## Friday, August 19, 2005

### Proof for n=3: Eistenstein Integers: Step Two

If you are not familiar with Eisenstein Integers, please start here. The details of today's blog are based on an English translation of Heinrich Dorrie's 100 Great Problems of Elementary Mathematics.

Lemma: There is no Eisenstein integer whose norm is 2.

(1) The norm of a G-number aJ + bO is a2 + b2 - ab.

(2) We note first that both abs(a) and abs(b) need to be greater than 1.

Case I: 0,0 --> 02 + o2 - (0)(0) = 0

Case II: 1,0 --> 12 + o2 - (1)(0) = 1

Case III: 0,1 --> 02 + 12 - (0)(1) = 1

(3) There is no solution where the min(a,b) ≥ 2.

(a) In all cases, a2 + b2 - ab ≥ min(a,b)2

Case I: a=b: a2 + b2 - ab = a2 + a2 - a2 = a2

Case II: b greater than a: this implies that b2 is greater than ab and therefore: a2 + (b2 - ab) is at least equal or greater than a2

Case III: The same argument applies only swap a for b.

(b) So, in this case, if min(a,b) ≥ 2 → Norm ≥ 4.

(4) But there is also no solution for max(a,b) ≥ 2.

Assume b greater than a: this implies that 2b + 1 is greater than a which implies that 2b + 1 - a is greater than 0. Adding the equation to both sides, this gives us that a2 + (b+1)2 - a(b+1) is greater than a2 + b2 - ab.

So all we need to do is to show that the equation doesn't hold for b=2, a=0 and b=2,a=1. We know that any other value of b will be greater than our result here and a must be less than 2.

Case I: b=2,a=0 (0)2 + (2)2 - (0)(2) = 4.

Case II: b=2,a=1 (1)2 + (2)2 - (1)(2) = 3.

QED

Lemma: If J - O divides αβγ where αβγ ≠ 0, then we have reached a position of infinite descent.

(1) Let us suppose that J-O divides α. [We can apply the same argument where it divides β or γ since we are assuming a form where α3 + β3 + γ3 = 0]

(2) We can assume that J-O does not divide β nor γ since all three are relatively prime to each other.

(3) For purposes of clarity, let's let ζ = J - O.

(4) So, α3 ≡ 0 (mod ζ3). [J-O divides ζ implies (J-O)3 divides ζ3; Start here if you unfamiliar with the '' symbol.]

(5) We also know that β3 + γ3 ≡ 0 (mod ζ3) [See Definition 1, here if this point is not clear]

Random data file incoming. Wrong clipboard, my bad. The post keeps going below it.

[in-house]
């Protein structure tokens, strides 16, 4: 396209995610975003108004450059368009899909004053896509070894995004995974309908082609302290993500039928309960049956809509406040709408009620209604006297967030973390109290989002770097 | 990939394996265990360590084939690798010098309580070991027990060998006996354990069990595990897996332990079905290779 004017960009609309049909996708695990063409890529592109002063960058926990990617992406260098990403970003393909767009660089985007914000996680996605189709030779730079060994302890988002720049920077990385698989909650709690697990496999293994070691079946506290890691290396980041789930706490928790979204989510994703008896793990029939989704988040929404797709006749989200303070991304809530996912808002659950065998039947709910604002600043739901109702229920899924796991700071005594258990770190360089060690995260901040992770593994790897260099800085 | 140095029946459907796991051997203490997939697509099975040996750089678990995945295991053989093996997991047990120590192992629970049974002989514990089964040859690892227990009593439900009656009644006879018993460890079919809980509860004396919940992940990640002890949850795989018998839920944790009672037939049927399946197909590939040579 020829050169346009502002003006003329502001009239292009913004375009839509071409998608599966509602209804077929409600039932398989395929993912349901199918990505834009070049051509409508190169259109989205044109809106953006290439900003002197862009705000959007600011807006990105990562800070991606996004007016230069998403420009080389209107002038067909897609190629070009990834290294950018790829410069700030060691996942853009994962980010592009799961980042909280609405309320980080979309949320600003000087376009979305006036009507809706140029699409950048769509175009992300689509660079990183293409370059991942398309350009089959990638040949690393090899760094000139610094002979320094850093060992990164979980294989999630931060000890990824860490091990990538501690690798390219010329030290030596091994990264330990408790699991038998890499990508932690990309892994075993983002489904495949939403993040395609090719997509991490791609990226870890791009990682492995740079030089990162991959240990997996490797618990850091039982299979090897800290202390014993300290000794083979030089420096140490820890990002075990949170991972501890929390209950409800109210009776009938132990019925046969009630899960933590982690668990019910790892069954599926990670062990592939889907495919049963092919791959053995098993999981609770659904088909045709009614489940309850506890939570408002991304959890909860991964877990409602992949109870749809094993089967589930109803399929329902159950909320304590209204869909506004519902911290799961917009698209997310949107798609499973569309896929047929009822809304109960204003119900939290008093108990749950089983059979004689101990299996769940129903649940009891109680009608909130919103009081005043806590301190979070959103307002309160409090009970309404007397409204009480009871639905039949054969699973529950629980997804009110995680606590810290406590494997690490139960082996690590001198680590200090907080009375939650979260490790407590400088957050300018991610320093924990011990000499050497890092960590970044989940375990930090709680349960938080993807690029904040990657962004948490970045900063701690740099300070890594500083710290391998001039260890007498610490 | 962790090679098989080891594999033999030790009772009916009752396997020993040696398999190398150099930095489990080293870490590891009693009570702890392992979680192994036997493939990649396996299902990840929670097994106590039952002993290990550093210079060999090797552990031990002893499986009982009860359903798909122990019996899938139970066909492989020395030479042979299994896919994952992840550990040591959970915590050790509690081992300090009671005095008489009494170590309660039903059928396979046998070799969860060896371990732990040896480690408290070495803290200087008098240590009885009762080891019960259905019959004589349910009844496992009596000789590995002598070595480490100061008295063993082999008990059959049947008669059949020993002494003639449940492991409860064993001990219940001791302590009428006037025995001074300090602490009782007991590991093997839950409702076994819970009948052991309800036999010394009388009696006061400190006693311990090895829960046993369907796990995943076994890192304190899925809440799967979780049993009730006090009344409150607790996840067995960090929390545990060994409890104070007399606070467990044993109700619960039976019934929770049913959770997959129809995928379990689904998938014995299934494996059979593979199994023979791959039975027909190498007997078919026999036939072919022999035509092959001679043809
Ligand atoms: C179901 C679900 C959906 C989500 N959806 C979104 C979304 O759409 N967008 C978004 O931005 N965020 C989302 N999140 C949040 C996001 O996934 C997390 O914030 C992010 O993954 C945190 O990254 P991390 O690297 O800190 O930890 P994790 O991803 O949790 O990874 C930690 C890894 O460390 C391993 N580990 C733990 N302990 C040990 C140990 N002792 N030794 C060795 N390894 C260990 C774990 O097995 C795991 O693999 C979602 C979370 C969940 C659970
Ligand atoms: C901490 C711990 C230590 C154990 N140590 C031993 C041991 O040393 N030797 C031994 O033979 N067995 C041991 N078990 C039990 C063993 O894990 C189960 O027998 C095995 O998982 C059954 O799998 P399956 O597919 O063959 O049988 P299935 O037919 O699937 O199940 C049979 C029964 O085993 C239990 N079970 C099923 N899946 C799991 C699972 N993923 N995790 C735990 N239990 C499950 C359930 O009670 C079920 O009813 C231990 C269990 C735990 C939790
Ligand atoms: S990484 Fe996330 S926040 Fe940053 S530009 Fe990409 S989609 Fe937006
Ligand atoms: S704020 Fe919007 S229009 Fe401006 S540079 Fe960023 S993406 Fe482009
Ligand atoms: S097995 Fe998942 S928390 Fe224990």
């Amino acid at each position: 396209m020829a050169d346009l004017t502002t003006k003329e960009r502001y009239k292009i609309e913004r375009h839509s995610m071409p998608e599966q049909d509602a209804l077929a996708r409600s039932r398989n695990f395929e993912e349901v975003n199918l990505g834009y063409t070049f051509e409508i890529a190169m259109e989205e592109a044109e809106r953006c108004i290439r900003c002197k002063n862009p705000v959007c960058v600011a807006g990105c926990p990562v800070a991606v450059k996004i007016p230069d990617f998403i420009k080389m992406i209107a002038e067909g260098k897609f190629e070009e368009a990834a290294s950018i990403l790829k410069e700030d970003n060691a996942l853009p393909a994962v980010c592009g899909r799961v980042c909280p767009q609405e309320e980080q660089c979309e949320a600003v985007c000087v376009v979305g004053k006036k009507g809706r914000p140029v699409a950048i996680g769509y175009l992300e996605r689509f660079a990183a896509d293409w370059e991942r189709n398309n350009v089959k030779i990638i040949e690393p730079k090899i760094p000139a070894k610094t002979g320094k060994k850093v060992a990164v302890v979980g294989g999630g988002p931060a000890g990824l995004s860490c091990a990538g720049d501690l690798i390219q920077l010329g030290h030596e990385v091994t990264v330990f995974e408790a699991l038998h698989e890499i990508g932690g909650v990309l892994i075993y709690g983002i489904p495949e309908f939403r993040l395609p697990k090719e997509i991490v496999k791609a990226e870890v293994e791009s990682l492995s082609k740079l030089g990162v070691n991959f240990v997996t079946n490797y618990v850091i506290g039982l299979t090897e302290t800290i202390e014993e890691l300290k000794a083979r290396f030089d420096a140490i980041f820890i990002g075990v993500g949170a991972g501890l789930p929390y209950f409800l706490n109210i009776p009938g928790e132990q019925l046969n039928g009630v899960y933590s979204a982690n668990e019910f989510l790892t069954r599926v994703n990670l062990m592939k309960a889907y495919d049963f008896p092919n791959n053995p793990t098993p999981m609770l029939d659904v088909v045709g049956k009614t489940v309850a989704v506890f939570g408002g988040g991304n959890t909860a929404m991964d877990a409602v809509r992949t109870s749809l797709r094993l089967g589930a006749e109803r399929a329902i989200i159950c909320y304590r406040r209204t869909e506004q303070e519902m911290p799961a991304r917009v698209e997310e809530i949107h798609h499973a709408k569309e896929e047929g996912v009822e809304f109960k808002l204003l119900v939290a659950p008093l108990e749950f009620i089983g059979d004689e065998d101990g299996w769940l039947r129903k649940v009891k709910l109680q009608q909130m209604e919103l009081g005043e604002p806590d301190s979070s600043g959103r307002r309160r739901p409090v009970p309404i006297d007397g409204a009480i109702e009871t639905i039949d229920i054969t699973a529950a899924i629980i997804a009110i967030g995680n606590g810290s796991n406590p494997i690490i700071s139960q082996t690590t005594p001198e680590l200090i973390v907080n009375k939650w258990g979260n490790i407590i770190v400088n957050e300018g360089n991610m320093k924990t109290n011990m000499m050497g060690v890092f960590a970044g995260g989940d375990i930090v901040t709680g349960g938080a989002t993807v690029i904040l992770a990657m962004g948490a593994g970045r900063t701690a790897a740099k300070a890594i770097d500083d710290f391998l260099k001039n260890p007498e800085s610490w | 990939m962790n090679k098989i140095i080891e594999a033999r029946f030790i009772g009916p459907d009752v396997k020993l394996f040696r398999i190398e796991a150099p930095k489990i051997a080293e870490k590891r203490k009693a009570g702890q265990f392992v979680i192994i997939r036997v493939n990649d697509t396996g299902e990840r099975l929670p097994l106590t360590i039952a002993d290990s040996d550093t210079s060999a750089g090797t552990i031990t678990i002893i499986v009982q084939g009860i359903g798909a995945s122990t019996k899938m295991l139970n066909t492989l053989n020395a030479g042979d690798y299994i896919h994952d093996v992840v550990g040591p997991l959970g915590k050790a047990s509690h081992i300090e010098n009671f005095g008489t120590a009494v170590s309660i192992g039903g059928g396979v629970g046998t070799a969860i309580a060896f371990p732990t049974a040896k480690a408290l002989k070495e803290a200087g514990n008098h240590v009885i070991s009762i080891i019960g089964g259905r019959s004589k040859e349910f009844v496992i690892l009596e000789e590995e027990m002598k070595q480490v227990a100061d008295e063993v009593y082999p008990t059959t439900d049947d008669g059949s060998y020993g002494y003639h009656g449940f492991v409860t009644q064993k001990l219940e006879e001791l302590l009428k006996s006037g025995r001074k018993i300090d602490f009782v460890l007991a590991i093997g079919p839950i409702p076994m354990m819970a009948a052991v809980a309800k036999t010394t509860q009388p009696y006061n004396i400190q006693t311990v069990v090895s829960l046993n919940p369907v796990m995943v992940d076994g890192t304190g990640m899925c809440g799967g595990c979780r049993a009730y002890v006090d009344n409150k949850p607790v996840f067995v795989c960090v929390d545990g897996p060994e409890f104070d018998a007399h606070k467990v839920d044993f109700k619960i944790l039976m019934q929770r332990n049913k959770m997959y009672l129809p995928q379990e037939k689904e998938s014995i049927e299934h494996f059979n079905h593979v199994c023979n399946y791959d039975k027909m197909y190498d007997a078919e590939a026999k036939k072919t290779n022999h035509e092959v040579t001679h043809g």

(6) Since J-O doesn't divide β3 or γ3, we can conclude that:

β3 ≡ e (mod 9), γ3 ≡ f (mod 9) where e=±1 and f= ±1. [See Lemma 8, here for proof]

(7) Now since ζ3 divides 9 (see Corollary 9.1 here), we also have:

β3 ≡ e (mod ζ3), γ3 ≡ f (mod ζ3) [From step #6 above]

(8) Now e + f ≡ 0 (mod ζ3). [From Step #5 above since f + e ≡ β3 + γ3 ≡ -α3 ≡ 0 (mod ζ3)]

(9) So, f = -e . [From step #8 above and step #6]

(10) But then e + f = 0 and e + f ≡ 0 (mod 9); and therefore β3 + γ3 ≡ 0 (mod 9). [Since from step #6, e + f ≡ β3 + γ3 (mod 9)

(11) Which gives us that α ≡ 0 (mod 9) [since -α = β3 + γ3] and since 9 = ζ4:
α3 ≡ 0 (mod ζ4). [See here for proof of 9 = (J-O)4]

(12) And since J-O divides α, we know that:
α ≡ 0 (mod ζ2).

(13) Let us now define 3 values: η, μ, χ where:
η = βJ + γO
μ = βO + γJ
χ = β + γ

(14) Now, it follows that: β3 + γ3 = ημχ since:

(a) (βJ + γO)(βO + γJ)(β + γ) =
2OJ + βγJ2 + βγO2 + γ2OJ)(β + γ) = [β2 + γ2 + βγ(-O) + βγ(-J)](β + γ) =
2 + γ2 - βγ)(β + γ)

(b) 2 + γ2 - βγ)(β + γ) =
β3 + β2γ + βγ2 + γ3 - β2γ - βγ2 = β3 + γ3

(15) Now, it also follows that each value η, μ, χ is divisible by J-O since:

(a) (J-O)3 divides ημχ. [Since J-O divides α and α3 = ημχ]

(b) J - O divides μ - η since μ - η = ( βO + γJ) - (βJ + γO)=(J-O)(γ - β)

(c) Also note that μ + η = βO + γJ + βJ + γO = β + γ = χ

(d) From (a), we know that J-O divides μ, η, or χ. [See Euclid's Generalized Lemma for details since J-O is a prime.]

(e) This is enough to show that J-O divides all three since:

Case I: J-O divides μ

(i) Step 15b gives us that J - O divides μ - η

(ii) Since J-O divides μ, it must also divide η.

(iii) Then J-O divides χ, since χ = μ + η from step #c above.

Case II: J-O divides η,

(i) Step 15b gives us that J - O divides μ - η

(ii) Since J-O divides η, it must also divide μ.

(iii) Then J-O divides χ, since χ = μ + η from step #c above.

Case III: J-O divides χ

(i) Then J-O divides μ + η since χ = μ + η from step #c above.

(ii) But J-O divides μ - η from step 15b above.

(iii) This means that J-O divides both 2μ = (μ + η) + (μ - η) and 2η = (μ + η) - (μ - η).

(iv) Now, J-O is prime (see Lemma 5, here), we can apply Euclid's Lemma for Gaussian Integers (see Corollary 3.3, here) to establish that for each J-O divides 2 or J-O divides both μ and η.

(v) J-O does not divide 2.